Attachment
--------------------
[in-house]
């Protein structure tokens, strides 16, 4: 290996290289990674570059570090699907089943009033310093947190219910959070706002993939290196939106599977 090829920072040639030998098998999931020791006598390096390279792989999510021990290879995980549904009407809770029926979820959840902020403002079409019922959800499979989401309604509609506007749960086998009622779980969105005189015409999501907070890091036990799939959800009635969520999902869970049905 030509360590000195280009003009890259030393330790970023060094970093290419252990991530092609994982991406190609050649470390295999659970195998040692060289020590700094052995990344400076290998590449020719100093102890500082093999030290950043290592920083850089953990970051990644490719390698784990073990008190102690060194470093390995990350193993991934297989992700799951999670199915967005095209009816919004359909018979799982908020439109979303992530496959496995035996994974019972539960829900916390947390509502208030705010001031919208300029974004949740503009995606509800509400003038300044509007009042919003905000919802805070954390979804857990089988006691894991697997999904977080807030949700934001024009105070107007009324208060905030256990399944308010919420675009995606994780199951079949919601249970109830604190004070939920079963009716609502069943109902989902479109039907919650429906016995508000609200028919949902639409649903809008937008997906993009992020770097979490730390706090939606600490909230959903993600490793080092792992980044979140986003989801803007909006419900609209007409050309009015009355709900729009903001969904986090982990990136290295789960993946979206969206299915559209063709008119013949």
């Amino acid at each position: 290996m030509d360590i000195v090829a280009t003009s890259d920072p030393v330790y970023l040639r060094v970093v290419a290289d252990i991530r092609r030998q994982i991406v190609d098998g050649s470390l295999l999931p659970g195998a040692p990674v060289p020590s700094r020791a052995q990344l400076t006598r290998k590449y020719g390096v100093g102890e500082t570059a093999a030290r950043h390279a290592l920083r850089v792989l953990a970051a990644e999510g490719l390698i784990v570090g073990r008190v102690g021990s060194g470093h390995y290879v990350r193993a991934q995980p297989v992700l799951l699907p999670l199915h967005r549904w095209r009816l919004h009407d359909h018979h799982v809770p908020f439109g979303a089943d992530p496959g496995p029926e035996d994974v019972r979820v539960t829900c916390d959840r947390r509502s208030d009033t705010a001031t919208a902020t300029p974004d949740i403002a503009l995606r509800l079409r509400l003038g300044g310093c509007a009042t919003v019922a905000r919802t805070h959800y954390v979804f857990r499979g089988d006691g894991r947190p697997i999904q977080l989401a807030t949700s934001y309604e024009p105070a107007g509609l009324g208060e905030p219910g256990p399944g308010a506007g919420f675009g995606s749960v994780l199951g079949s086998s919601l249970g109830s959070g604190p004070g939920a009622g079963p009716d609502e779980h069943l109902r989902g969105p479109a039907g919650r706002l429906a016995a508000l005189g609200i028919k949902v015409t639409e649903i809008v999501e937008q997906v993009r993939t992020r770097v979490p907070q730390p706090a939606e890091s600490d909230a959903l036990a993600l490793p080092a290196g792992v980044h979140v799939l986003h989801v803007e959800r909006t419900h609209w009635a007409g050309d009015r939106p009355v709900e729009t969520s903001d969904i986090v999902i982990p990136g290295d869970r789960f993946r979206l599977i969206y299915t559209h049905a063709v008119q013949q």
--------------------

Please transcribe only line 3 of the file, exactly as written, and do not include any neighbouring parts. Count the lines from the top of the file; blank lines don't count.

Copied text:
């Amino acid at each position: 290996m030509d360590i000195v090829a280009t003009s890259d920072p030393v330790y970023l040639r060094v970093v290419a290289d252990i991530r092609r030998q994982i991406v190609d098998g050649s470390l295999l999931p659970g195998a040692p990674v060289p020590s700094r020791a052995q990344l400076t006598r290998k590449y020719g390096v100093g102890e500082t570059a093999a030290r950043h390279a290592l920083r850089v792989l953990a970051a990644e999510g490719l390698i784990v570090g073990r008190v102690g021990s060194g470093h390995y290879v990350r193993a991934q995980p297989v992700l799951l699907p999670l199915h967005r549904w095209r009816l919004h009407d359909h018979h799982v809770p908020f439109g979303a089943d992530p496959g496995p029926e035996d994974v019972r979820v539960t829900c916390d959840r947390r509502s208030d009033t705010a001031t919208a902020t300029p974004d949740i403002a503009l995606r509800l079409r509400l003038g300044g310093c509007a009042t919003v019922a905000r919802t805070h959800y954390v979804f857990r499979g089988d006691g894991r947190p697997i999904q977080l989401a807030t949700s934001y309604e024009p105070a107007g509609l009324g208060e905030p219910g256990p399944g308010a506007g919420f675009g995606s749960v994780l199951g079949s086998s919601l249970g109830s959070g604190p004070g939920a009622g079963p009716d609502e779980h069943l109902r989902g969105p479109a039907g919650r706002l429906a016995a508000l005189g609200i028919k949902v015409t639409e649903i809008v999501e937008q997906v993009r993939t992020r770097v979490p907070q730390p706090a939606e890091s600490d909230a959903l036990a993600l490793p080092a290196g792992v980044h979140v799939l986003h989801v803007e959800r909006t419900h609209w009635a007409g050309d009015r939106p009355v709900e729009t969520s903001d969904i986090v999902i982990p990136g290295d869970r789960f993946r979206l599977i969206y299915t559209h049905a063709v008119q013949q």